The point being, no matter how harsh and punitive this winter has seemed to be, Father Time has indeed marched on, even when we thought he was going to slow to a crawl.

Remember how hopeless the winter appeared to be, when it was just after the new year and we were staring down the barrel of 10-12 more weeks of ice, snow and sleet?

Things are still kind of rough out there, but we're just two and a half weeks away from April.

March is said to come in like a lion and go out like a lamb.

So of course, the big question is, when are we finally going to see that transformation take place?

On March 31, I'm going to ask my lovely wife to make lamb chops. Maybe that will help.

Thursday, March 6, 2014

Get Yer Red Hots On!

Tonight we're having hot dogs. This is a good thing.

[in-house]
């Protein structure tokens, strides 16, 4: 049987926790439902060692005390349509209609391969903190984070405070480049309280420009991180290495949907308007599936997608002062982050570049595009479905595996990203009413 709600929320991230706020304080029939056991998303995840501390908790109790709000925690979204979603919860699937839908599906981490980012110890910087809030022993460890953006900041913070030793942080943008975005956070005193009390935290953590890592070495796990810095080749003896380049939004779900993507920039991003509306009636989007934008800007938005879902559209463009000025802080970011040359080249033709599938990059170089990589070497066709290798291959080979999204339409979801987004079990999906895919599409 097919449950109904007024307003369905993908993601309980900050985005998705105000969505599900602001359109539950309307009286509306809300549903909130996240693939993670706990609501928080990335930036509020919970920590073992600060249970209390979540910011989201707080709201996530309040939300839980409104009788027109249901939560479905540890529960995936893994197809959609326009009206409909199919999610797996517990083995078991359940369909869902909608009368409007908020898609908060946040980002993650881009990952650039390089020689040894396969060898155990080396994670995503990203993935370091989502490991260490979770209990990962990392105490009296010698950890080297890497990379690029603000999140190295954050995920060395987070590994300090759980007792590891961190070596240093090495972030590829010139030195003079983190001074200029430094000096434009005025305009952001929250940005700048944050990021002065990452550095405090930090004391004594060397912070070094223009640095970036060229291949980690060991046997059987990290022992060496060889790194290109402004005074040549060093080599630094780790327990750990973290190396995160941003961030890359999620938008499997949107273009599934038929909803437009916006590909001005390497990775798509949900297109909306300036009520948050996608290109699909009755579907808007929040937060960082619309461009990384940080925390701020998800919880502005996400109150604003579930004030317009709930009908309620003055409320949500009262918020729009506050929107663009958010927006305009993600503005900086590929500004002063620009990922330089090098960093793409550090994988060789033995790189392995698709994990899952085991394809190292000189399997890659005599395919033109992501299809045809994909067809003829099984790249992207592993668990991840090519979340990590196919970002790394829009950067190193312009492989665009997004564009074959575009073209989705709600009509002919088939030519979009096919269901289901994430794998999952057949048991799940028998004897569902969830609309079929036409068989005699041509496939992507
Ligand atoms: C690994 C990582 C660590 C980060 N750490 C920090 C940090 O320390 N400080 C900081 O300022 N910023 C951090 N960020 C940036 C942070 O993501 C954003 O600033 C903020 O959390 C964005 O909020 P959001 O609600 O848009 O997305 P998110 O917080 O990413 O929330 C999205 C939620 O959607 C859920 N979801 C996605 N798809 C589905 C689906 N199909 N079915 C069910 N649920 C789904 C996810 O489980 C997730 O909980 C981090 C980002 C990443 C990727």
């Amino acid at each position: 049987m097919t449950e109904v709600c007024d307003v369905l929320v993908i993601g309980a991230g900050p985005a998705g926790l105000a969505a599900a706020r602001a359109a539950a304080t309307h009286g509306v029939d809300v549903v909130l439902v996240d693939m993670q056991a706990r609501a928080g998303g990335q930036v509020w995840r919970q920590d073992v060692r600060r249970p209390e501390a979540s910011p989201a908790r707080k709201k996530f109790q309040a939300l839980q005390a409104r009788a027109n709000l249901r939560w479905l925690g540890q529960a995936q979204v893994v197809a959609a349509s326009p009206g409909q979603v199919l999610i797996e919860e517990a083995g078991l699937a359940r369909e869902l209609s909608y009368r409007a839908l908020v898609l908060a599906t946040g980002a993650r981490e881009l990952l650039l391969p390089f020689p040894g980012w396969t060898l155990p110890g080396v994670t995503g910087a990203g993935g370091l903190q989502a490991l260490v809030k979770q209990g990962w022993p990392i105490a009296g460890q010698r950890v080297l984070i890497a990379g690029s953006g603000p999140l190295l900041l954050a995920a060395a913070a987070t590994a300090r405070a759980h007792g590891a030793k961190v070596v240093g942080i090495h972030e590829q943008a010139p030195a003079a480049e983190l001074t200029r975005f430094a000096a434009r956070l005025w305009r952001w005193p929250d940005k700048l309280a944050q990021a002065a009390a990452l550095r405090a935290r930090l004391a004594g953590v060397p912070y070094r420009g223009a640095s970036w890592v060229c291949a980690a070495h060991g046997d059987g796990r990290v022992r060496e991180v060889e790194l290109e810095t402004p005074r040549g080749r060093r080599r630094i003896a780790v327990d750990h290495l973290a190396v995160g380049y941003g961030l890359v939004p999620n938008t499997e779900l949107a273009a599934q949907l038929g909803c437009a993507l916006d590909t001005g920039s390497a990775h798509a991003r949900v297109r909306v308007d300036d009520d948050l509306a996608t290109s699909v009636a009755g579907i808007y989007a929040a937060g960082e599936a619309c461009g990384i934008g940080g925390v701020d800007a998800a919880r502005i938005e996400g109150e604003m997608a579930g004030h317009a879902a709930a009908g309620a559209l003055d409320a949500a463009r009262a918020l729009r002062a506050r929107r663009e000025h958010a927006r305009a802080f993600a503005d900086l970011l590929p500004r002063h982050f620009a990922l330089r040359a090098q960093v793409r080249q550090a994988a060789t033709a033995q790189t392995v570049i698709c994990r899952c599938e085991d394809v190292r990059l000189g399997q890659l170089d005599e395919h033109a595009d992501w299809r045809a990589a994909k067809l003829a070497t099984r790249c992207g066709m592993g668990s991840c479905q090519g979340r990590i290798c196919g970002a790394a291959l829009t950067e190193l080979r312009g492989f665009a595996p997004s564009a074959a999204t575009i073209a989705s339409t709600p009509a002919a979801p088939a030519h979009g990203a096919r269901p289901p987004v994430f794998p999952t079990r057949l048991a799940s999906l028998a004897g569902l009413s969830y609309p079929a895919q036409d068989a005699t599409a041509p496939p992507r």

My mom used to call it tube steak. Funny.

I love a good hot dog now and again. There's so much you can do with one.

Before I married my bride, we took a trip to Chicago for a long weekend. That's when I rediscovered my love for the Chicago Style Hot Dog.

Wendy's sold the specialty dogs in the summer of 1988, and I scarfed them up often. I was mesmerized by the combination of celery salt, mustard, pickled hot pepper, dill pickle relish and tomato that was globbed onto the tube steak, which was nestled in a poppy seed, thick bun.

Then the Wendy's promotion ended and it wasn't until our 1991 trip to the Windy City that I found a place that sold them. Chicago Style Dogs weren't plentiful on Metro Detroit menus, I came to find out. You know---our love affair with the Coney Dog and all.

The place in Chicago was called Madison Avenue Dogs, and they used their acronym to name their Chicago Style Dogs.

MAD dogs were a hit with us. Plus I loved the atmosphere in that place.

MAD was connected to a Thai Restaurant, and by the looks of things, Thais ran the hot dog joint, too.